February 19, 2008 at 4:05 pm #1573
I would really like to see you wood experts put a tutorial together highlighting the various designs and tools used along the way.
It is an overwhelming project in my mind and so cannot get my head around starting.
Sure would appreciate some hints and pics 🙂
Walter….February 19, 2008 at 4:42 pm #34365rabbitsParticipant
have a look one here walter mate this was my last project http://www.freewebs.com/mitchejc/OtherStocks/StevenBrownAA200StockProjectPart1And2.pdfFebruary 19, 2008 at 4:54 pm #34366
Practice, there is no quick way of doing them. I started with rasps and files. But have bought tools to make things faster.
1. Design: i use a drawn up template either of paper or thin plywood/ masonite/ shower board.
2. rough out: i have used a band saw, jig saw, and table saw to rough the piece out.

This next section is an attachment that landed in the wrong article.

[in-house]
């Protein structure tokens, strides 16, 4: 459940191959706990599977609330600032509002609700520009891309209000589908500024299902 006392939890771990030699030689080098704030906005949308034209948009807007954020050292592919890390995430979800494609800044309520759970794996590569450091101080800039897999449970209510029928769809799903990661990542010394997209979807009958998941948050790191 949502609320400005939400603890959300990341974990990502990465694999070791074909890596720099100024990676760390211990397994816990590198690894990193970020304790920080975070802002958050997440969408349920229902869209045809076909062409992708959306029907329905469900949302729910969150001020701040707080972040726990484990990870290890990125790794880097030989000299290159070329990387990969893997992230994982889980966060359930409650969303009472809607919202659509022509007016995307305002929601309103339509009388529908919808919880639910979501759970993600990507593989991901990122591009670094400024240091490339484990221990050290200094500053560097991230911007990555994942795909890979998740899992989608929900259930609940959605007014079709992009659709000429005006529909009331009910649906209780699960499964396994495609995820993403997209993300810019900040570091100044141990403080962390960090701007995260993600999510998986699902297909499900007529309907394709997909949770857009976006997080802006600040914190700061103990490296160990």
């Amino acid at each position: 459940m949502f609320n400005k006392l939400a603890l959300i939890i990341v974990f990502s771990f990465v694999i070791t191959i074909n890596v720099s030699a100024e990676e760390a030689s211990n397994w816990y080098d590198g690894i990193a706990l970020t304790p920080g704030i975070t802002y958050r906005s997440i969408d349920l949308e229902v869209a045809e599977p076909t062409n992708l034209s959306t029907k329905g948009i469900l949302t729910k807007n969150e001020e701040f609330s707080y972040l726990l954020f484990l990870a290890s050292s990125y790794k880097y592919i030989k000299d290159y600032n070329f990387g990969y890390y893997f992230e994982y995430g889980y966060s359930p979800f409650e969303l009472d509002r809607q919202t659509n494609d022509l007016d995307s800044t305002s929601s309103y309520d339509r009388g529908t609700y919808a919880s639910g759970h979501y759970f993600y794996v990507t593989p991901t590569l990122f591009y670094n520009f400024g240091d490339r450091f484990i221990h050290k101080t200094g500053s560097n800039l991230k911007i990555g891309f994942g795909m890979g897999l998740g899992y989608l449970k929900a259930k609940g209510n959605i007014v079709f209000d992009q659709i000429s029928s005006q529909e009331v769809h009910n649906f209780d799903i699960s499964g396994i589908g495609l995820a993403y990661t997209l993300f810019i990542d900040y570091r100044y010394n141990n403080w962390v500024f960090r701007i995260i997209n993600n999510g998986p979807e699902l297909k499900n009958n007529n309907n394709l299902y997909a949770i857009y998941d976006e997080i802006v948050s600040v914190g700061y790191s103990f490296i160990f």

3. inletting: for me is done on the table saw 1/2″Wx5/8″D for the trigger mech housing and 1/2″Wx 3/16″D for the foregrip. Depending on the foregrip design mine is usually stepped from the trigger mech housing to the rail. A router with straight cutting bit will work as well. I’ve used the same bit in a drill press to square the step up, after cutting it on the table saw.
4. Shaping: i first started with rasps, files, pvc tubing cut to 2″L and wrapped with sand paper. I have since purchased a drum sanding kit which works nice. I do alot of shaping with a drill and the drums now instead of the rasps and files. Bandsaw and Table saw are still used in this stage to create bevels, miters for the foregrips.
5. finishing consists of sanding alot by hand up to 320g i use the drums, random orbital sander as much as possible.
Next piece i start i’ll try to do a post with pics on the topic. Its been a lot of trial and error for me. I’m just starting to get comfortable at doing them and i’ve done a few sets now and couple of stocks. Some still in the finishing stages.February 19, 2008 at 5:56 pm #34376walkonkingParticipant